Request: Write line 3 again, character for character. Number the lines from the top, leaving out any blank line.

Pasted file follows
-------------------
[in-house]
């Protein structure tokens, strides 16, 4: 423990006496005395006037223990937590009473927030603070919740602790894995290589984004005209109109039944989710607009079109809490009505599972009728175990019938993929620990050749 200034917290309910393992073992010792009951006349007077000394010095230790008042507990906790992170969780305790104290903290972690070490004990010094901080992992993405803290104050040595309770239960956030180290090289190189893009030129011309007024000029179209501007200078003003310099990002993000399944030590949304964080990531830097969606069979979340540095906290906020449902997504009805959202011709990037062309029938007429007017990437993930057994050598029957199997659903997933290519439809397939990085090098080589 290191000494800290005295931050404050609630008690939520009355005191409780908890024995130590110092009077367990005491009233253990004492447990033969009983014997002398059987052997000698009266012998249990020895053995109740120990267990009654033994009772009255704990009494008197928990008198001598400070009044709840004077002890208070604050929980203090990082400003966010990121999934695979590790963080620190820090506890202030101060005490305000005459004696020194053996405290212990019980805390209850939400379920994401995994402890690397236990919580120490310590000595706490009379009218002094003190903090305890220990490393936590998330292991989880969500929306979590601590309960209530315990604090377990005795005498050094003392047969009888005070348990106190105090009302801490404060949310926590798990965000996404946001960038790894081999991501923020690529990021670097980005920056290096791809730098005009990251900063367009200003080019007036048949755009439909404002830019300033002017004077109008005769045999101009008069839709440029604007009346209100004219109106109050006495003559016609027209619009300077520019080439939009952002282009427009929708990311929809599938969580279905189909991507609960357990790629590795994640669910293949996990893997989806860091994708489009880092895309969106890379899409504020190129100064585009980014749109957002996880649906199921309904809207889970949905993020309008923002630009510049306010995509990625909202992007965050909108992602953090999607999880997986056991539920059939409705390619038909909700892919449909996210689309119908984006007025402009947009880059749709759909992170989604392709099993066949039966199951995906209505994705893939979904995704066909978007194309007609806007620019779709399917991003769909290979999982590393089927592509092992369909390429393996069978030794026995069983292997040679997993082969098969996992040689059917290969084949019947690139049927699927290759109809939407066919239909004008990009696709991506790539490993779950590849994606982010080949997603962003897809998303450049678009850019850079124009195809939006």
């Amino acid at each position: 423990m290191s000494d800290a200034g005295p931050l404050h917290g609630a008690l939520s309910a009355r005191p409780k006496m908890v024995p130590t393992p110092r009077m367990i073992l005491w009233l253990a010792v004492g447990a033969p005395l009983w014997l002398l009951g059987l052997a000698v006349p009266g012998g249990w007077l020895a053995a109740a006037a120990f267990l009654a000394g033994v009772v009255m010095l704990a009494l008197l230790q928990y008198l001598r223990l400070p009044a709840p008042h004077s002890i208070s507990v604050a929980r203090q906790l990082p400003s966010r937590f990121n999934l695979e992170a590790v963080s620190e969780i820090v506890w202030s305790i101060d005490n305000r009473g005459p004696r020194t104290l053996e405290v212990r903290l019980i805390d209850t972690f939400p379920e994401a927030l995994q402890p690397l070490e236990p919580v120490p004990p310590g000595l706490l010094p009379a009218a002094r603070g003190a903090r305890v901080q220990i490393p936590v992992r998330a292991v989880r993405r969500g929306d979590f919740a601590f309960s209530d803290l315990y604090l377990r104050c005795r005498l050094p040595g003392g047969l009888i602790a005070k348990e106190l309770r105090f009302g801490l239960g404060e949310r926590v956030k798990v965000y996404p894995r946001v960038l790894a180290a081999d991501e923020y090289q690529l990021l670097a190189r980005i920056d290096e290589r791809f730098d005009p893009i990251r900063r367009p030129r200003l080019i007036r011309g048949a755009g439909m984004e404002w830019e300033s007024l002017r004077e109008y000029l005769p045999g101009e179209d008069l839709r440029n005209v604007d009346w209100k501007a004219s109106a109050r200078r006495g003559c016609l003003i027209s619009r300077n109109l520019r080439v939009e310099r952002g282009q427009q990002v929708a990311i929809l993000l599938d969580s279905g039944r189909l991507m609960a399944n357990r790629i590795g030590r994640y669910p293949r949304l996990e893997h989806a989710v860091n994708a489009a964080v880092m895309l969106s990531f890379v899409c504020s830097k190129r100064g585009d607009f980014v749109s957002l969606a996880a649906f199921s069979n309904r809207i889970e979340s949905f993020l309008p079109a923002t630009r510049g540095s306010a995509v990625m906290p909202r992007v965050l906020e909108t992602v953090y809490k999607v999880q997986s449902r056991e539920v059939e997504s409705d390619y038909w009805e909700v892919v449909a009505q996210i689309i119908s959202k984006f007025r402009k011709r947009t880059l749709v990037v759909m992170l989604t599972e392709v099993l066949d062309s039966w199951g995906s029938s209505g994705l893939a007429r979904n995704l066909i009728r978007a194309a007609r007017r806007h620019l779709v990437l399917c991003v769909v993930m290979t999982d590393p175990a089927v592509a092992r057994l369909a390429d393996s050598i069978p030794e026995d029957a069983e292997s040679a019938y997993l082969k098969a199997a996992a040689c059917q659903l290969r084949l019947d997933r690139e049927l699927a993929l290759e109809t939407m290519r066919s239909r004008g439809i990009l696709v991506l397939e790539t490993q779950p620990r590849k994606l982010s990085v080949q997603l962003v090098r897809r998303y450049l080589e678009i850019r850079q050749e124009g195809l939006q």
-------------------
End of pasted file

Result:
């Amino acid at each position: 423990m290191s000494d800290a200034g005295p931050l404050h917290g609630a008690l939520s309910a009355r005191p409780k006496m908890v024995p130590t393992p110092r009077m367990i073992l005491w009233l253990a010792v004492g447990a033969p005395l009983w014997l002398l009951g059987l052997a000698v006349p009266g012998g249990w007077l020895a053995a109740a006037a120990f267990l009654a000394g033994v009772v009255m010095l704990a009494l008197l230790q928990y008198l001598r223990l400070p009044a709840p008042h004077s002890i208070s507990v604050a929980r203090q906790l990082p400003s966010r937590f990121n999934l695979e992170a590790v963080s620190e969780i820090v506890w202030s305790i101060d005490n305000r009473g005459p004696r020194t104290l053996e405290v212990r903290l019980i805390d209850t972690f939400p379920e994401a927030l995994q402890p690397l070490e236990p919580v120490p004990p310590g000595l706490l010094p009379a009218a002094r603070g003190a903090r305890v901080q220990i490393p936590v992992r998330a292991v989880r993405r969500g929306d979590f919740a601590f309960s209530d803290l315990y604090l377990r104050c005795r005498l050094p040595g003392g047969l009888i602790a005070k348990e106190l309770r105090f009302g801490l239960g404060e949310r926590v956030k798990v965000y996404p894995r946001v960038l790894a180290a081999d991501e923020y090289q690529l990021l670097a190189r980005i920056d290096e290589r791809f730098d005009p893009i990251r900063r367009p030129r200003l080019i007036r011309g048949a755009g439909m984004e404002w830019e300033s007024l002017r004077e109008y000029l005769p045999g101009e179209d008069l839709r440029n005209v604007d009346w209100k501007a004219s109106a109050r200078r006495g003559c016609l003003i027209s619009r300077n109109l520019r080439v939009e310099r952002g282009q427009q990002v929708a990311i929809l993000l599938d969580s279905g039944r189909l991507m609960a399944n357990r790629i590795g030590r994640y669910p293949r949304l996990e893997h989806a989710v860091n994708a489009a964080v880092m895309l969106s990531f890379v899409c504020s830097k190129r100064g585009d607009f980014v749109s957002l969606a996880a649906f199921s069979n309904r809207i889970e979340s949905f993020l309008p079109a923002t630009r510049g540095s306010a995509v990625m906290p909202r992007v965050l906020e909108t992602v953090y809490k999607v999880q997986s449902r056991e539920v059939e997504s409705d390619y038909w009805e909700v892919v449909a009505q996210i689309i119908s959202k984006f007025r402009k011709r947009t880059l749709v990037v759909m992170l989604t599972e392709v099993l066949d062309s039966w199951g995906s029938s209505g994705l893939a007429r979904n995704l066909i009728r978007a194309a007609r007017r806007h620019l779709v990437l399917c991003v769909v993930m290979t999982d590393p175990a089927v592509a092992r057994l369909a390429d393996s050598i069978p030794e026995d029957a069983e292997s040679a019938y997993l082969k098969a199997a996992a040689c059917q659903l290969r084949l019947d997933r690139e049927l699927a993929l290759e109809t939407m290519r066919s239909r004008g439809i990009l696709v991506l397939e790539t490993q779950p620990r590849k994606l982010s990085v080949q997603l962003v090098r897809r998303y450049l080589e678009i850019r850079q050749e124009g195809l939006q």